- Interact with clients in an authentic way
One example, from a client’s note to me
“…you helped take the confusion out of color selection process and opened up our eyes to color choices we never would have thought of using. We appreciated how easy it was to work with you, and how carefully you listened to our wants and needs.”
It just takes practice!
As artists and designers, it’s so easy to become excited about a project and about our own approach and inspirations. The practice is in listening, and advising while not imposing our personal preferences. It’s really all about the goal for every client.
Have you ever heard someone say “I can’t believe I never noticed that before?”
Have you ever said it yourself?
How many times do we have to see something before we really notice it?
“IT” could be just about anything, actually, and once you start to think about “IT,” the list just grows.
- Special People: recognizing, appreciating, not taking them for granted
- Disorder: Walk into a room you have not been in for a while and see it with new eyes open
- Color: combinations of color and new ways of seeing what’s familiar
- Ideas: open your mind, open your heart!
- And then of course what can follow is “open heart, open mind!”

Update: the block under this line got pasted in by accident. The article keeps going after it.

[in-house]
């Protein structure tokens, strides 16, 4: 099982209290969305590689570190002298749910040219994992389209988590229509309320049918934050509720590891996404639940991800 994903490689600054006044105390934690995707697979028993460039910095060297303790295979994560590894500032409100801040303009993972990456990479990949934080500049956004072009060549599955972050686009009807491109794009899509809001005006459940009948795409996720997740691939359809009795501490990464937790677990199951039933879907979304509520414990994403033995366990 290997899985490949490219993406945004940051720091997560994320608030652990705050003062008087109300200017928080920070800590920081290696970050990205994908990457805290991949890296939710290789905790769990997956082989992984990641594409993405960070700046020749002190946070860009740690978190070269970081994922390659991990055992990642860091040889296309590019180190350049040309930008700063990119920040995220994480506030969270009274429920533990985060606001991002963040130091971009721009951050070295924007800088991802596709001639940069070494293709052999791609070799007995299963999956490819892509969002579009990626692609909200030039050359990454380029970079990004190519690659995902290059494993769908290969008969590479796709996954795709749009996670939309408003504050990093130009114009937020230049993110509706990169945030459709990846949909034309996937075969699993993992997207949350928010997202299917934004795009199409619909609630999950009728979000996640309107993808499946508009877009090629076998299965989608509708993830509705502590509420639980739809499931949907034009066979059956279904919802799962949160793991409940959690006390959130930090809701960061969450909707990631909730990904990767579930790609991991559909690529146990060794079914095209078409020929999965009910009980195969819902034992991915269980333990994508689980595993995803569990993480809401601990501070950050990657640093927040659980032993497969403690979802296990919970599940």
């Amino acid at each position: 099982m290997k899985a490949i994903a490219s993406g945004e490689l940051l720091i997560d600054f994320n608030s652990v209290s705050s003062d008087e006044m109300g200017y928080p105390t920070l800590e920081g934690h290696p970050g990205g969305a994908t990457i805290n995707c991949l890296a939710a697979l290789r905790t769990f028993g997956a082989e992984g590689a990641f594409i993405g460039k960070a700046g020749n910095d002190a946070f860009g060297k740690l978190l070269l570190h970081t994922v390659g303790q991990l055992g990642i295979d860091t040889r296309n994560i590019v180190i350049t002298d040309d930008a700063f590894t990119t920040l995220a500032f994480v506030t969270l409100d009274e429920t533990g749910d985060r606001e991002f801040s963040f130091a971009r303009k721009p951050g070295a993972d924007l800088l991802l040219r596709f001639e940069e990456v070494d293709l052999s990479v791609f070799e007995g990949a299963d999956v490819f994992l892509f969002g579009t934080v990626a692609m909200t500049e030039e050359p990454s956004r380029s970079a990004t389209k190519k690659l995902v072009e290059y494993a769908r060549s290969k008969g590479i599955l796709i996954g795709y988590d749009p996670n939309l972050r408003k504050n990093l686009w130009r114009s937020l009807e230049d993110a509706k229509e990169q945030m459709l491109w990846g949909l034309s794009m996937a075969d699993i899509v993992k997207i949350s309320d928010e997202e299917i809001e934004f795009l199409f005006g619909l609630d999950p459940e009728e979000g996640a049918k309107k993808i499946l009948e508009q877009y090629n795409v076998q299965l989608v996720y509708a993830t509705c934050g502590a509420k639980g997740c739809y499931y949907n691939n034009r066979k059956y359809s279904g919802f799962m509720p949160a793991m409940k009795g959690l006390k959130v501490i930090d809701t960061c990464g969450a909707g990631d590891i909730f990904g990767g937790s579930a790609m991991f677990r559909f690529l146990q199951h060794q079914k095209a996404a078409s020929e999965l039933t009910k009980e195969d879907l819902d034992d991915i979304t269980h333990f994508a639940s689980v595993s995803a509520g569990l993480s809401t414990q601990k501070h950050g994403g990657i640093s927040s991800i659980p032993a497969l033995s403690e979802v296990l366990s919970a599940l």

What are your recent Openers that you want to share here? Just leave your comment to this post.
Often we’re simply ‘stuck’ in the place we are. Emotionally, physically, and environmentally—from the perspective of trying to make even a small change. Color and even simple design changes can help to create a full-spectrum life.
Sometimes an outside view is just what’s needed to reflect and have a new experience.
If you want help seeing—and experiencing—your own environment with a new view, just let me know.
Helping people get ‘un-stuck,’ and evolve through their color and design dilemmas, is my specialty.
Check out colorful Gift Certificates fo provide a full-spectrum experience for yourself, your family, and friends.
Previous Posts »